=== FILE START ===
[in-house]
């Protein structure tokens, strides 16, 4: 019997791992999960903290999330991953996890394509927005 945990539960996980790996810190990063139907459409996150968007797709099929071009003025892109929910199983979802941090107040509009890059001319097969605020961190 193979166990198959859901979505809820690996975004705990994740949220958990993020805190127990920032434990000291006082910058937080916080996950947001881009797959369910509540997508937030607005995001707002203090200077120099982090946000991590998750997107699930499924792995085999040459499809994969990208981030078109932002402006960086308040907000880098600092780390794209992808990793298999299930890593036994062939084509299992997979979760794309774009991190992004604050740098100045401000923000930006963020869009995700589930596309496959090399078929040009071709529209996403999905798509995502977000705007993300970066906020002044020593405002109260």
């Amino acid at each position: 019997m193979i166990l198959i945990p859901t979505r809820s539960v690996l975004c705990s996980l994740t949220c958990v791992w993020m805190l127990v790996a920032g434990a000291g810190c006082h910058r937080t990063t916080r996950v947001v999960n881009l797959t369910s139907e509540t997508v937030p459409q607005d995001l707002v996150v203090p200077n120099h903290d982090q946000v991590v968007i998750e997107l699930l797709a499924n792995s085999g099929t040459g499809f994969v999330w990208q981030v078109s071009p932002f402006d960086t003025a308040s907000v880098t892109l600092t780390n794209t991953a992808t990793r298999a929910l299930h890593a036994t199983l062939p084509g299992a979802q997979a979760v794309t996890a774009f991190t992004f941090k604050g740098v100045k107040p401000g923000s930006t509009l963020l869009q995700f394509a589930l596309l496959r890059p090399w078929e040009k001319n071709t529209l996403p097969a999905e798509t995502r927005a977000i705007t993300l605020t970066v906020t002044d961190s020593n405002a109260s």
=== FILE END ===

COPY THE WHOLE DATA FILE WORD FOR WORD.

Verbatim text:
[in-house]
């Protein structure tokens, strides 16, 4: 019997791992999960903290999330991953996890394509927005 945990539960996980790996810190990063139907459409996150968007797709099929071009003025892109929910199983979802941090107040509009890059001319097969605020961190 193979166990198959859901979505809820690996975004705990994740949220958990993020805190127990920032434990000291006082910058937080916080996950947001881009797959369910509540997508937030607005995001707002203090200077120099982090946000991590998750997107699930499924792995085999040459499809994969990208981030078109932002402006960086308040907000880098600092780390794209992808990793298999299930890593036994062939084509299992997979979760794309774009991190992004604050740098100045401000923000930006963020869009995700589930596309496959090399078929040009071709529209996403999905798509995502977000705007993300970066906020002044020593405002109260």
């Amino acid at each position: 019997m193979i166990l198959i945990p859901t979505r809820s539960v690996l975004c705990s996980l994740t949220c958990v791992w993020m805190l127990v790996a920032g434990a000291g810190c006082h910058r937080t990063t916080r996950v947001v999960n881009l797959t369910s139907e509540t997508v937030p459409q607005d995001l707002v996150v203090p200077n120099h903290d982090q946000v991590v968007i998750e997107l699930l797709a499924n792995s085999g099929t040459g499809f994969v999330w990208q981030v078109s071009p932002f402006d960086t003025a308040s907000v880098t892109l600092t780390n794209t991953a992808t990793r298999a929910l299930h890593a036994t199983l062939p084509g299992a979802q997979a979760v794309t996890a774009f991190t992004f941090k604050g740098v100045k107040p401000g923000s930006t509009l963020l869009q995700f394509a589930l596309l496959r890059p090399w078929e040009k001319n071709t529209l996403p097969a999905e798509t995502r927005a977000i705007t993300l605020t970066v906020t002044d961190s020593n405002a109260s």